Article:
This is a retrospective science fiction story since it does not look far away in a place somewhere in the galaxy but instead points into ourselves and  the home planet called Earth. It's actually based from a graphic novel of the same title but the main perspective switches in this movie for a good reason.

At the sight of ships extracting Earthly resources, the plot twist is not hard to decipher as the paranoia of seeing cloned humans sleeping in each pod reminded me of clones in The Matrix serving as batteries.

Amusingly, it also plays with the idea of memory and its connection with love. If cloning can transfer memory, can it also transfer intimacy? For me, the most likable part in this movie is not the technology and futuristic gadgets but the basic return-to-nature message, with hints of natural farming and retro music played straight from vinyl. Morgan Freeman playing a minor role may be a surprise, but the scene with the main character faces off with the mother alien is like seeing again the space final confrontation scene in Independence Day (ID4).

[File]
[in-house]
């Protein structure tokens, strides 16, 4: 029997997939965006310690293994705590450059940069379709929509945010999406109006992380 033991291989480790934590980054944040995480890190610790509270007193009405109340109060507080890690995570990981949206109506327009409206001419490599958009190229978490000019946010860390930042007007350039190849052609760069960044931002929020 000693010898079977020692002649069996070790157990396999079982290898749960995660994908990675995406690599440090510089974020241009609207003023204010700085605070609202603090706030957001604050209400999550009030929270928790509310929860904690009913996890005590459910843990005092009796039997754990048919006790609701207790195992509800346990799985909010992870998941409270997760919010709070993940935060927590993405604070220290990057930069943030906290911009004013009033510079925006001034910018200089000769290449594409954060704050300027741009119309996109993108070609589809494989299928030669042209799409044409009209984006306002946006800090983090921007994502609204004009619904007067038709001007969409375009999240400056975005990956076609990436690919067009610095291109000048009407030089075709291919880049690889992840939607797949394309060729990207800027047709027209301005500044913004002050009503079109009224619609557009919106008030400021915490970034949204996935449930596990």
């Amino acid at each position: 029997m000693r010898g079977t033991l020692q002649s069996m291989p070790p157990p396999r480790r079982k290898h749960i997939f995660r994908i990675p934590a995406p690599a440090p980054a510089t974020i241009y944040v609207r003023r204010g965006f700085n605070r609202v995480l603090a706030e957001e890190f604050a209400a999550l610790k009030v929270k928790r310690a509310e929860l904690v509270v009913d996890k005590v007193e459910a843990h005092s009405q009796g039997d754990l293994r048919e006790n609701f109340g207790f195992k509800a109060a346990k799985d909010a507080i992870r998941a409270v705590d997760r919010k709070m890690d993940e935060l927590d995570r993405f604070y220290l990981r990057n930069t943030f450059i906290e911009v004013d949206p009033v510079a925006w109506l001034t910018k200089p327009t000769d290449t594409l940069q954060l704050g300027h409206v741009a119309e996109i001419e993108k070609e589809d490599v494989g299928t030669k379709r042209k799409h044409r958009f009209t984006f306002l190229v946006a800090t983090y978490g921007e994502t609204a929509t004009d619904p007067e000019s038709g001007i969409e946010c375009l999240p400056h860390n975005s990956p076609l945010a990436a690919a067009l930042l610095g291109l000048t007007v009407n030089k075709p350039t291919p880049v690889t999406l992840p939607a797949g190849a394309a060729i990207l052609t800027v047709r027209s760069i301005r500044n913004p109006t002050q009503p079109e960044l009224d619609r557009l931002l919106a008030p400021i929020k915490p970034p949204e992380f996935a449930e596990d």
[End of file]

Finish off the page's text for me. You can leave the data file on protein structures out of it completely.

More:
This one passes the test and you can check it out too, if you want to watch a feel good movie.

Genre: Sci Fi, Book Adaptation
Rating: 8 drones out of 10

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